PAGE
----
National Federation of Young Farmers' Clubs

Fun, Learning, and Achievement

Top Trainer Award

Awarded to the County that delivers the Curve modules to the highest percentage of their membership from Sept 20199-August 2019 and to recognise the excellence in delivery and continued hard work of YFC Trainers.

Winner: Olivia Slack, Derbyshire

When clubs in Derbyshire get a call from YFC Trainer Olivia Slack, they know they will have to make time in their club programme for a training session. Olivia’s direct approach has meant all clubs in Derbyshire (and even some in Nottinghamshire) received Curve training in 2018-19 and her dedication has earned her the Top Trainer Award.

“Myself and the Curve training team work so hard and I’m pleased that we have won it for Derbyshire,” said Olivia who decided to become a trainer after the County’s two existing trainers retired and she saw the Train the Trainer course was being held locally.

Following her training in January 2018, Olivia started off delivering the Dream Teams module to clubs and found once they had received one session, most were keen to add more training to their club programmes.

“I took over the Curve team and I went round all of the programme secretaries before they started the new year and told them all to book me in for a date I would be coming four months later!"

But it was a tragic farm accident in November of the same year that focused Olivia and Derbyshire clubs on taking part in farm safety Curve training. Ashley Holden – a YFC member and the brother of Olivia’s partner – was killed by a falling bale whilst at work. Olivia was determined to ensure that all YFC members in the county were more aware of the dangers on a farm and used her YFC training to deliver the Curve Farm Safety module to clubs.

Olivia also went on to set up Action for Ash, a trust fund that sells high vis merchandise and hopes to offer grants for further training such as tele-handling, PTO cover and first aid.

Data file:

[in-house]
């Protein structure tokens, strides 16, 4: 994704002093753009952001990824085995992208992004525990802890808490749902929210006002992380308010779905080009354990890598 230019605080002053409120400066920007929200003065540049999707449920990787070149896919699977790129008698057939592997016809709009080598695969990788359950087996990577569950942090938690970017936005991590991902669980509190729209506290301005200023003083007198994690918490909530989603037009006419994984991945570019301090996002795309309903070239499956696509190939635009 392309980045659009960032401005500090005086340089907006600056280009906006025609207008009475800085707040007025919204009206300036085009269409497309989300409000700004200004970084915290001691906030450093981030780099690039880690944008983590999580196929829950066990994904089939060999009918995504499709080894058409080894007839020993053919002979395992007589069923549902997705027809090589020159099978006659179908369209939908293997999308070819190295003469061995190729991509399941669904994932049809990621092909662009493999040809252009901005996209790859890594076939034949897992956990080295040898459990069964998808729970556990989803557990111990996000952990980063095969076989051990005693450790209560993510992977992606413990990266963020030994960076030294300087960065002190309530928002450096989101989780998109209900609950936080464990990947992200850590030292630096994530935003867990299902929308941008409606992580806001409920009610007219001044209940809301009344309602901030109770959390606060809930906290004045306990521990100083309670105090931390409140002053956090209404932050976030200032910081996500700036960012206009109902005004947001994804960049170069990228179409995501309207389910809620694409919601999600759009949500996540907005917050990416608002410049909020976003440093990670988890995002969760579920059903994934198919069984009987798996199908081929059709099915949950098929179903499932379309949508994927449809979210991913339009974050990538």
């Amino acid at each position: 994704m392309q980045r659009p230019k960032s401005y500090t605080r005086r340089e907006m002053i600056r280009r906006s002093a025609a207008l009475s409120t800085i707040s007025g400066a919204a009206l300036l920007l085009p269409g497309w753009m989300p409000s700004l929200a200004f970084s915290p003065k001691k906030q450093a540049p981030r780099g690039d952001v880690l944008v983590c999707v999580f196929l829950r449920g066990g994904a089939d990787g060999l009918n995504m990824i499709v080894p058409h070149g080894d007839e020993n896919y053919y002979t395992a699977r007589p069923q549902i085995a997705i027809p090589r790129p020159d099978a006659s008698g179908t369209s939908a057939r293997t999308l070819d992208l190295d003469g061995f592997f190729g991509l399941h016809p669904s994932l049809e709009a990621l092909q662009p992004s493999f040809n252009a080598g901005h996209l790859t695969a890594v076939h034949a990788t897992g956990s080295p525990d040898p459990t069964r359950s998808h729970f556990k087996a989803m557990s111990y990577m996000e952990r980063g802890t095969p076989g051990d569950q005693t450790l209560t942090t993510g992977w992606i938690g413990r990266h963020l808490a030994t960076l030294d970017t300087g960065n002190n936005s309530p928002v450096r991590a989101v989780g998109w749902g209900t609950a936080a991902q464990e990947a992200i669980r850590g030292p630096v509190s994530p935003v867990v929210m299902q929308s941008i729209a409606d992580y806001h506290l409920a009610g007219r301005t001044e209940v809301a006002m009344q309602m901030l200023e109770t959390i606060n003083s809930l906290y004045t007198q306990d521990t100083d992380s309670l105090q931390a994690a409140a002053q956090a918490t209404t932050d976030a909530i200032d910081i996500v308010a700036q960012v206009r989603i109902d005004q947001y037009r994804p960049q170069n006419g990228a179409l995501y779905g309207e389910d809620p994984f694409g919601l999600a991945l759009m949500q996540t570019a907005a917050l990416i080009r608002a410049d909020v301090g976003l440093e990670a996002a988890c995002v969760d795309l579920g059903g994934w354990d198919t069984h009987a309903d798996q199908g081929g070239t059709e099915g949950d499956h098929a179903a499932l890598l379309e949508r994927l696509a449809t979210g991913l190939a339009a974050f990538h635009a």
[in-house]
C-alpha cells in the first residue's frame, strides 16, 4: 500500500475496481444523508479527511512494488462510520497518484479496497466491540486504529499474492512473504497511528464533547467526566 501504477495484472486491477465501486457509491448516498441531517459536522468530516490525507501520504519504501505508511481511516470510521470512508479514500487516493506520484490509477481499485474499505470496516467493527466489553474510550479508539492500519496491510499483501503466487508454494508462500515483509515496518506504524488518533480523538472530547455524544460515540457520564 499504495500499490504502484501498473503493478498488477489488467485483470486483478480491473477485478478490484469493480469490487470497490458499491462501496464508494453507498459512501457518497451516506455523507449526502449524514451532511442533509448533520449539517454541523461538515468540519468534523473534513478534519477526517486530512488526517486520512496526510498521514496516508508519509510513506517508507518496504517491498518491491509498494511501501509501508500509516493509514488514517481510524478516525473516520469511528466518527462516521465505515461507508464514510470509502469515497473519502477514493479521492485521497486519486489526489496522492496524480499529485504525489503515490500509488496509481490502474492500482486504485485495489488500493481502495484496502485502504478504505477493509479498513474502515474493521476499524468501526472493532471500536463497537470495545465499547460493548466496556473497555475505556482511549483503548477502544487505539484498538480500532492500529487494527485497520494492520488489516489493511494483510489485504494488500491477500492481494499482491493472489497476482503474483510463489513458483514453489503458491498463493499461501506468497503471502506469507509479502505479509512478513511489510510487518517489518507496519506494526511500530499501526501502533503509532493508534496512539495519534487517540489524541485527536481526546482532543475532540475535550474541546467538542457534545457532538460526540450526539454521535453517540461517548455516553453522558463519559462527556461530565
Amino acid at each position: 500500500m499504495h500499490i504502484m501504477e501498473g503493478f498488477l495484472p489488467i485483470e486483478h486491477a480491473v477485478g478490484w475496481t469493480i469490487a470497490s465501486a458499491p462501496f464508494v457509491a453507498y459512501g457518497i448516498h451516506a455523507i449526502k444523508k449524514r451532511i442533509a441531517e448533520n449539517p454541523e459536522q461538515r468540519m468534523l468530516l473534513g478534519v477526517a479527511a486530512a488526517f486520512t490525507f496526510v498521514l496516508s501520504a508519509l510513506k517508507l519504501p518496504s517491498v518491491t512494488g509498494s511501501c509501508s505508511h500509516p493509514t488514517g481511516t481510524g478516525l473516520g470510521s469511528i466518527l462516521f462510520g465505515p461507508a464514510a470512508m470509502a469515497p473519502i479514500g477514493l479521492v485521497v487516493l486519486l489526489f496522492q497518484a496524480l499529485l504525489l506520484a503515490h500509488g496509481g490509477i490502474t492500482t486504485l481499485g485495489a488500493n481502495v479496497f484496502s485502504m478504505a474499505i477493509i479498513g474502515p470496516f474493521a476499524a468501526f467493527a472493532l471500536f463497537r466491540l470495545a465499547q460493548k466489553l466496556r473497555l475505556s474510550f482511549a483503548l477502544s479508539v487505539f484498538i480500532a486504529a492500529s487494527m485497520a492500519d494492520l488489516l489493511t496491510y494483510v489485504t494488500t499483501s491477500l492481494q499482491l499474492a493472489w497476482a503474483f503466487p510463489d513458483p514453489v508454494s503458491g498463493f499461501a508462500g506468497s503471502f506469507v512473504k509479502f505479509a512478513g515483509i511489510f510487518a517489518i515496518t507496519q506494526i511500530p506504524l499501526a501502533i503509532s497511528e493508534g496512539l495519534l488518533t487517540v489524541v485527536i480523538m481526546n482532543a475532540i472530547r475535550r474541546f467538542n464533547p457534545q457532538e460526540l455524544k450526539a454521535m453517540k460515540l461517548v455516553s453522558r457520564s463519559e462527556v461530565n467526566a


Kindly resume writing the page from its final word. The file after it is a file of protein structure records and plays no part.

“We sold high vis workwear for the Air Ambulance when we delivered the farm safety training at club meetings,” said Olivia. “I have seen a lot more members wearing high vis and taking safety advice on board. Members in the north west area of Derbyshire in particular were straight on it with everything. We had a fundraising day and everyone came to that. It’s hit home and they are trying to improve.”

While Olivia’s full-time role as an apprentice butcher doesn’t involve training others, she says her side-line as an After Dinner speaker uses similar skills.

“I do after speaking at charity functions and WI events, so I’m in my element standing up in front of folk,” explained Olivia who has been a YFC member since she was 10 years old and is a member of Pleasley YFC. “It can be a challenge sometimes when you’re training such a wide range of ages but it’s still worth it for skills that people can develop by taking part.”

As an experienced presenter and now a trainer, Olivia had several training tips for others:

1. Always practice a module at home first so you can identify any problems in the delivery and see where it can be adapted to suit your audience. I have changed some of the games and activities before now if I think they won’t work well with the people I know I am training. You know the members in your own area and what will work.

2. Involve special guests – I have used my contacts to bring in outside speakers sometimes who can add something extra to the training.

3. Work together – it has to flow well so know who you’re training with each time, not just hoping someone turns up.

4. I find it’s better to just tell clubs I am turning up to do a Curve module and not actually telling them what the module is so they don’t have preconceived ideas about it. 



Top Trainer AwardNFU Trophy Worshipful Company of Farmers TrophyLionel Hill Trophy Prince of Wales TrophyForage Aid TrophyTug Wilson TrophyYFA TrophyMerrick Burrell Trophy

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